Home/Rod Dreher/Impure Thoughts, Or, How To Create A Feminist

Impure Thoughts, Or, How To Create A Feminist

So, Clare, a homeschooled girl in Richmond, Virginia, goes to homeschool prom, and even though her dress conforms to the dress code (requiring dresses to be at least as long as the girl’s fingertips when her arms are by her side), is thrown out. What did she do wrong? From her account:

I showed up at prom with my boyfriend, and I was wearing the really cute silver dress that was fingertip length on me, and on my way in Mrs. D (one of the two ladies organizing the prom this year) stopped me and said, “honey, that dress is too short.” I said, “what is the rule?” she said, “fingertip length” and I put my arms down by my sides and showed her that it was fingertip length. After which she made a face at me and was like, “well make sure it stays pulled down, it’s too short.” I want you to know that she is a very short woman, and I assumed that she probably just didn’t understand that when you’re 5’9″ and leggy, everything looks shorter on you then it would on anyone else, even if it’s still inside the dress code. So, I tried to help her understand by saying, “I just have long legs, everything looks short on me, but it is fingertip length I just showed you.” To which she responded begrudgingly “Okay but you need to be careful and just keep pulling it down, but not too far!” I was annoyed with her pettiness, especially because I had so carefully complied to their rules, but I said “Yes ma’am,” and went into the ballroom.

When I got into the ballroom I laughed, because I was surrounded by girls in much shorter dresses then me, albeit they were shorter, and therefore stood out less in the crowd, but it was still frustrating. I joined my group of friends, (there were six of us), and told them what happened, they were all appalled, especially considering we’ve been attending this prom all four years of high school and usually wore much shorter dresses then we chose this year. We were also a little grossed out by all the dads on the balcony above the dance floor, ogling and talking amongst themselves. We weren’t dancing, but swaying with the music and talking and enjoying ourselves, when Mrs. D again approached me, and gestured me off the dance floor. She took me into a corner in the hall way, with another woman, (who I’m assuming was a parent/chaperone) and told me that some of the dads who were chaperoning had complained that my dancing was too provocative, and that I was going to cause the young men at the prom to think impure thoughts. At this point I said to her that I hadn’t been dancing at all! Much less seductively, and that even if I had been being inappropriate, they should issue a warning instead of just kicking me out.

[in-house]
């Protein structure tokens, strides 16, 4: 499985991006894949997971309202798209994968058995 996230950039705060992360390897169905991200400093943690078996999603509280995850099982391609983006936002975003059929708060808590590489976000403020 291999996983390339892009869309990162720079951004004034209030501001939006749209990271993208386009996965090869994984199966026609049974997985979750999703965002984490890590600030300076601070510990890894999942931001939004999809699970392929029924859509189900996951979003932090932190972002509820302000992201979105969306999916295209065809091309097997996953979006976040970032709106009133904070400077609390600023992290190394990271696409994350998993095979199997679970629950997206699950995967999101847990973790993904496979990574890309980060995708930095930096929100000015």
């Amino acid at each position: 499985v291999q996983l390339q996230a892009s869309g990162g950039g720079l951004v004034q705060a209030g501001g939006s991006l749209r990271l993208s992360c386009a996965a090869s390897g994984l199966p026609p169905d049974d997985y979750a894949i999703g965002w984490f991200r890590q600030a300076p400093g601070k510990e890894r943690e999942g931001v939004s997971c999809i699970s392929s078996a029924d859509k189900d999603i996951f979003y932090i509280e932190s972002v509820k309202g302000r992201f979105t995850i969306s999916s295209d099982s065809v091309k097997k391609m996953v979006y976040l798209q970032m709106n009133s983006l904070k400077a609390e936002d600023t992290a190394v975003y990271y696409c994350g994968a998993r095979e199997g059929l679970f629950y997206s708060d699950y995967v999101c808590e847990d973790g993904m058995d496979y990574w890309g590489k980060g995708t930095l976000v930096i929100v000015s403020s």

The short essay Clare wrote has some profanity in it, and I don’t agree with everything she wrote, but I absolutely agree that if what Clare reports is how it went down, that she was humiliated, and treated disgracefully all around. She is owed a public apology. One of the infuriating things about this episode is that this treatment has probably alienated Clare from religion for a long time to come. I am all for modesty, but this is ugly stuff. The essay appears on her sister Hannah Ettinger’s website, in which the sister describes herself as a survivor of fundamentalist Christian homeschooling.

I know that people who hate homeschooling think we’re all like this. We’re not, not by a long shot. But this kind of thought and behavior does exist within religious homeschooling circles, and when we see it, we should have no hesitation to criticize it.

UPDATE: I should have placed more emphasis here on the possibility that there is a meaningfully different other side to this story — that things didn’t necessarily happen as this teenager said they happened. I hope we will get to hear the other side. The reasons I reacted so strongly to this include 1) that the adults here bullied this girl and humiliated her on the night of her prom, even though she followed the dress code, and 2) as a conservative Christian who takes sexual morality seriously, and who is a strong believer in dressing tastefully, when fellow conservative believers overreact to immodesty like this, it reflects poorly on all of us, and the ethic we are trying to live by, and instill in our male and female children.

about the author

Rod Dreher is a senior editor at The American Conservative. A veteran of three decades of magazine and newspaper journalism, he has also written three New York Times bestsellers—Live Not By Lies, The Benedict Option, and The Little Way of Ruthie Lemingas well as Crunchy Cons and How Dante Can Save Your Life. Dreher lives in Baton Rouge, La.

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